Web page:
Conservatives are put into awkward positions of critiquing liberal ideas on grounds that they are impractical, unworkable, or counterproductive. Yet rarely, at least outside the religious sphere, do they identify the progressive as often immoral. And the unfortunate result is that they have often ceded moral claims to supposedly dreamy, utopian, and well-meaning progressives, when in fact the latter increasingly have little moral ground to stand upon.
Take a few contemporary controversies.
Radical environmentalism. When “conservation” sometime in the 1970s was redefined as “environmentalism,” the morality of the entire issue likewise changed. Most Americans had wanted clean air and water; and they were willing to pay to curb pollutants and drive more expensive, but cleaner, cars. They had no desire to see condors die off or kit foxes disappear.
But at some point, the green creed began to dictate that all species were equal to humans. Soon concern for a tiny frog or worm trumped a needed project — a dam, an irrigation canal, an oil well, or a mine — designed to alleviate human suffering. Here I am not talking about large-scale species annihilation, but rather taking a truth about wishing to protect a natural habitat and perverting it into elevating concerns for insects, amphibians, and small fish over people’s elemental struggles to exist and prosper.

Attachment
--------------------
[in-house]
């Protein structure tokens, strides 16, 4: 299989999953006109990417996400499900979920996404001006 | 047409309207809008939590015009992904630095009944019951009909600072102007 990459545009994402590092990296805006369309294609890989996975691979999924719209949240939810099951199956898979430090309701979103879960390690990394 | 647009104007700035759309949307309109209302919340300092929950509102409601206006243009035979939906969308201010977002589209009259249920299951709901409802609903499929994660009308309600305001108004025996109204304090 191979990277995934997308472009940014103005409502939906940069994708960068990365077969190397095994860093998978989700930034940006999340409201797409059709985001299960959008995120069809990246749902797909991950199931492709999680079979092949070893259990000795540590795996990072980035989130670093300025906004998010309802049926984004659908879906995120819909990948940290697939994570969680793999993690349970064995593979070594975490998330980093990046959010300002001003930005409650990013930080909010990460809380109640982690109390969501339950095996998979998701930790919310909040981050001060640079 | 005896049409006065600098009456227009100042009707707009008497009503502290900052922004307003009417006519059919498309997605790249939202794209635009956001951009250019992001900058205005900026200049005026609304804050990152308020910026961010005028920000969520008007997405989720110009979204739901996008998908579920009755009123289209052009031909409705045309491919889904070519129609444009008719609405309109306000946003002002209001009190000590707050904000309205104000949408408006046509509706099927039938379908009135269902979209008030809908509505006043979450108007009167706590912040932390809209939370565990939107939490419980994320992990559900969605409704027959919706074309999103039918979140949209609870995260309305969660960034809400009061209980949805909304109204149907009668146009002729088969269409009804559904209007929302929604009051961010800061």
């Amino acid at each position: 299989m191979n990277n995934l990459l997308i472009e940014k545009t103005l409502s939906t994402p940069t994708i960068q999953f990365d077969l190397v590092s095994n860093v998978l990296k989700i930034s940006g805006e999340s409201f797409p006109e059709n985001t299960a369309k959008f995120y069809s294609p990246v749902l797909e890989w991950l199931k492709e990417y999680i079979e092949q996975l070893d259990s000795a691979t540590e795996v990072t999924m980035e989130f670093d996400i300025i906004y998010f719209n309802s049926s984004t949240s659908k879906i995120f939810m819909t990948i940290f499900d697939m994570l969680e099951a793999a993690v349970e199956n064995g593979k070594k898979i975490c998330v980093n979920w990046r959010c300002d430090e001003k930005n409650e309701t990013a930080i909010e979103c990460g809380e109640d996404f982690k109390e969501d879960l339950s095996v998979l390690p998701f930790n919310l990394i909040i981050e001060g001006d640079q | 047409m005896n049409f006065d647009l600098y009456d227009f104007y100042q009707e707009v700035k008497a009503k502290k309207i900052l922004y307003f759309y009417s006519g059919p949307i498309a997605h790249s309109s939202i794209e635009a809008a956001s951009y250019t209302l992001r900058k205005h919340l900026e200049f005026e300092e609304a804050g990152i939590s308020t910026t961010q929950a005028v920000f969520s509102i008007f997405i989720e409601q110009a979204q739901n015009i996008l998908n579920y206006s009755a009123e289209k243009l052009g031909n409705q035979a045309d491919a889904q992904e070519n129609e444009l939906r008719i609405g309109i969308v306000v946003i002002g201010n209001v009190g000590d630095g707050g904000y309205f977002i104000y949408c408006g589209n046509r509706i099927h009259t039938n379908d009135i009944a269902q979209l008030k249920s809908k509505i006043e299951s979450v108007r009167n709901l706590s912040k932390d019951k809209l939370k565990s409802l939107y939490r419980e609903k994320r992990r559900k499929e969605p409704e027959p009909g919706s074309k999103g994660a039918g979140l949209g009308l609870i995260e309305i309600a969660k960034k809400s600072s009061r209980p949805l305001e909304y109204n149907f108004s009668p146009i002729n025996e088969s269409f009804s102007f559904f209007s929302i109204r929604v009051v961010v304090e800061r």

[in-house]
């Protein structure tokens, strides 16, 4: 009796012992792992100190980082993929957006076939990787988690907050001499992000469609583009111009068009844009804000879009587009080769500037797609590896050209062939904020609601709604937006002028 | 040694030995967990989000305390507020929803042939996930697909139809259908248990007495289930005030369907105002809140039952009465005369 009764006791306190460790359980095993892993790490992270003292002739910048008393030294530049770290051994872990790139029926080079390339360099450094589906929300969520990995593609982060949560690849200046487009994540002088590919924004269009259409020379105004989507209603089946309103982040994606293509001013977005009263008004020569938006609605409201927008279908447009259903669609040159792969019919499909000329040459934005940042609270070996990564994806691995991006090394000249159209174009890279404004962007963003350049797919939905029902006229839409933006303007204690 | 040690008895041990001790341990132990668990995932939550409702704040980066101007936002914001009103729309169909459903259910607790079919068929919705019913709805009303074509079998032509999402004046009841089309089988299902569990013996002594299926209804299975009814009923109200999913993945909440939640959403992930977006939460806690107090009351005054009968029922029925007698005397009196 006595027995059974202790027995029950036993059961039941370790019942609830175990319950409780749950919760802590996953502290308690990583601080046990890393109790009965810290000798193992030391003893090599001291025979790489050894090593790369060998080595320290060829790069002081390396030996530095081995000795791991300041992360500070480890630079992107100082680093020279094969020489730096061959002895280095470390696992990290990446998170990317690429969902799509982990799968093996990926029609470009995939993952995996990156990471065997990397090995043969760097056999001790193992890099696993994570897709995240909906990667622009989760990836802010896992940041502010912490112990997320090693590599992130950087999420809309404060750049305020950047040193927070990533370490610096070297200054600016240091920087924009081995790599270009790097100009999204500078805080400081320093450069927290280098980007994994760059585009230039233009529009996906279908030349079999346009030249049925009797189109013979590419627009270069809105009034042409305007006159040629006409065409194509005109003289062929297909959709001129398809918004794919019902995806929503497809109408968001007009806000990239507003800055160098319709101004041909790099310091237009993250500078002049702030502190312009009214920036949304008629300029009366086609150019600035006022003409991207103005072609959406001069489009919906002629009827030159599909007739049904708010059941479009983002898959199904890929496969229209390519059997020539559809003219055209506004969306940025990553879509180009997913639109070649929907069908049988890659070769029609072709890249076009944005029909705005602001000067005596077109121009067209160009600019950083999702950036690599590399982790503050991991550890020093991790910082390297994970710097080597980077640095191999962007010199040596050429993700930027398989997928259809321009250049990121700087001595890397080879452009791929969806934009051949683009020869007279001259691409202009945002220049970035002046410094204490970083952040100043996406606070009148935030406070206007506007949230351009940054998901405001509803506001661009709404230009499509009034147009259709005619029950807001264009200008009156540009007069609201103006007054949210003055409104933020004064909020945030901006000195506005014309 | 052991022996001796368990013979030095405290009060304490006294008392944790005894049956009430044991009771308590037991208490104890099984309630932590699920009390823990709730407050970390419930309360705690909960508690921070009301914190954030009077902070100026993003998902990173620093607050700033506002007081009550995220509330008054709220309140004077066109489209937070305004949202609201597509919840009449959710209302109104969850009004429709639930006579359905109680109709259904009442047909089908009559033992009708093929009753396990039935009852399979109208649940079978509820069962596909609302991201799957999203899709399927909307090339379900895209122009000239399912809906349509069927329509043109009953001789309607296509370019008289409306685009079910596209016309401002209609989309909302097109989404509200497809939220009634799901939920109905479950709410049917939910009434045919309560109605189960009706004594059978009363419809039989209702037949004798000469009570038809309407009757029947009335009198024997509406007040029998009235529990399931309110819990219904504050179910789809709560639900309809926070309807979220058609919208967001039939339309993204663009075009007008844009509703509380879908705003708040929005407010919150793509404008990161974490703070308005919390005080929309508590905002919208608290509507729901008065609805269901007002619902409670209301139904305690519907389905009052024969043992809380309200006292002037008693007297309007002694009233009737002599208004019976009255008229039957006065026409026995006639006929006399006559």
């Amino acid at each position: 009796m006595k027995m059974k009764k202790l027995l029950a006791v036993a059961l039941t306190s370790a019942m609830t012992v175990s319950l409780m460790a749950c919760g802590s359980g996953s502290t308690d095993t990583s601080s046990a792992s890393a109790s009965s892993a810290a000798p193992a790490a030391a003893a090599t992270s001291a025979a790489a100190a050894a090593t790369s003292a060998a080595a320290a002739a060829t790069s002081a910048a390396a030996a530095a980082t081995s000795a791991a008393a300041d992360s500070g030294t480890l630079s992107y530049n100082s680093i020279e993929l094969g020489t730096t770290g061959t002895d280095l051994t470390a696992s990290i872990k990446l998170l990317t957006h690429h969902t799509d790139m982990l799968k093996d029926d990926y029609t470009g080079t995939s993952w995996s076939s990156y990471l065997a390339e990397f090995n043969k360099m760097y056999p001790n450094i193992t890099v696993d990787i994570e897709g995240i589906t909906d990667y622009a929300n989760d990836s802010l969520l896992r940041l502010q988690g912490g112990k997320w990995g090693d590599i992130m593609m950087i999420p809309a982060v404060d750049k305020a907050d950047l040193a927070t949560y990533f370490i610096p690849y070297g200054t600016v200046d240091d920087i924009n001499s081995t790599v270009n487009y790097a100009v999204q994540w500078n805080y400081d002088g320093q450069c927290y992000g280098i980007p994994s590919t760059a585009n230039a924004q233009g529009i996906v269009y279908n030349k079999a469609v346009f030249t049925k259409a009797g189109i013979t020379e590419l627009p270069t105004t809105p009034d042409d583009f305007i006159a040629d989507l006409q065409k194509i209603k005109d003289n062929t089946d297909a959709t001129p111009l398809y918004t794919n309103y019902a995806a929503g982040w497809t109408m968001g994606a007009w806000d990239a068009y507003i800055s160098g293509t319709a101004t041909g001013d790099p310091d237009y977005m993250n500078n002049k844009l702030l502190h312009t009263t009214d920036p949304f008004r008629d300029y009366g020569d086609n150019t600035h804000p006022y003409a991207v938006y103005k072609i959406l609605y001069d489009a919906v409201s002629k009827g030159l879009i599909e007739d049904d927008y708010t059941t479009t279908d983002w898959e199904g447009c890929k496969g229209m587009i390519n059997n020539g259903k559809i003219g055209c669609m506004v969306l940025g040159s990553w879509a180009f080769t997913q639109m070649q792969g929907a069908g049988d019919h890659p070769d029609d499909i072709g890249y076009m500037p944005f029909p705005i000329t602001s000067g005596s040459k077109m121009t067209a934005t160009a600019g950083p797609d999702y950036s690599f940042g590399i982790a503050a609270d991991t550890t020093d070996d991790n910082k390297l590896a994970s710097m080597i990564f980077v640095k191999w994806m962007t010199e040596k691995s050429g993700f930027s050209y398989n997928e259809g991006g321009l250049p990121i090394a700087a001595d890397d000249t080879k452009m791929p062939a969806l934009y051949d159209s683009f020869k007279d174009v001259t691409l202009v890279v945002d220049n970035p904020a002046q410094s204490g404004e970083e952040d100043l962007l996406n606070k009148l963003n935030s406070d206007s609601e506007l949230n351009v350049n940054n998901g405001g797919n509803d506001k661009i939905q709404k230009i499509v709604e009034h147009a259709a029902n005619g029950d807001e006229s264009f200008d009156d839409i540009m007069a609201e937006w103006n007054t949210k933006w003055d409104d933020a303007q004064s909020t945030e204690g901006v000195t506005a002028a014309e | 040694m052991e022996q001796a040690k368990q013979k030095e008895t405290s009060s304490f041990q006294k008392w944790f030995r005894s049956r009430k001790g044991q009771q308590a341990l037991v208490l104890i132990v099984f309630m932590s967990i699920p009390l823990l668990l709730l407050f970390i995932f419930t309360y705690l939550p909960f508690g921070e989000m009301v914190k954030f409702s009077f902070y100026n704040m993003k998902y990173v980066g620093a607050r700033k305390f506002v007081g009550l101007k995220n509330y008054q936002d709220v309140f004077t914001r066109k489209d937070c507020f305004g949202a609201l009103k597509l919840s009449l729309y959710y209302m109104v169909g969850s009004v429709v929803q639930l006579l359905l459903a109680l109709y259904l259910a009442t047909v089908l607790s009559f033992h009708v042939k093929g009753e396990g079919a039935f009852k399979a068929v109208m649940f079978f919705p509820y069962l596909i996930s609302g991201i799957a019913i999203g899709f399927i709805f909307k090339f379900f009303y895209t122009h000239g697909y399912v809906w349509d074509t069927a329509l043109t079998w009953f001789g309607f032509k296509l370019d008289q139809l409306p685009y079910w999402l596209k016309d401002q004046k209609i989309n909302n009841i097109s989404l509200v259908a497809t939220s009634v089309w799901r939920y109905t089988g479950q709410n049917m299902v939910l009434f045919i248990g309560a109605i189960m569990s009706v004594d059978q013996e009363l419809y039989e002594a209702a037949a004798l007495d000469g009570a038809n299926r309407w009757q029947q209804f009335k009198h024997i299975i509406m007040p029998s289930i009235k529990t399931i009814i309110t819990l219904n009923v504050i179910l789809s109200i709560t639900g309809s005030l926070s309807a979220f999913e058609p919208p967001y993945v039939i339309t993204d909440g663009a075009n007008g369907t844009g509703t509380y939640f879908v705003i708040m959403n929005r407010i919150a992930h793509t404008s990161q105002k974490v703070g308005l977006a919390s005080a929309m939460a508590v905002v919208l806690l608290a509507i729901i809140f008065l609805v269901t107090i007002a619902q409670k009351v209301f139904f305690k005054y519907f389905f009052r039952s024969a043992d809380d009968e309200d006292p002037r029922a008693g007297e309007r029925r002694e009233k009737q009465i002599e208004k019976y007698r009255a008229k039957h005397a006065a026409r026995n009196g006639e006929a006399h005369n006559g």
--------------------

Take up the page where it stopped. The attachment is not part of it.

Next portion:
When California elites shut down 250,000 acres of irrigated agriculture to divert water into the San Francisco regional delta and bay, purportedly as a remedy to help the three-inch delta smelt, they were making a loud moral statement that those who mostly had secure jobs, mostly nice homes, and well-off environments were going to destroy the jobs of those in agriculture — not just the land owner and foreman, but the agricultural workers themselves — without much worry over the consequences.
In crude terms, the ideology might be paraphrased as something like the following, “I got mine, Jack, and can’t worry about you.”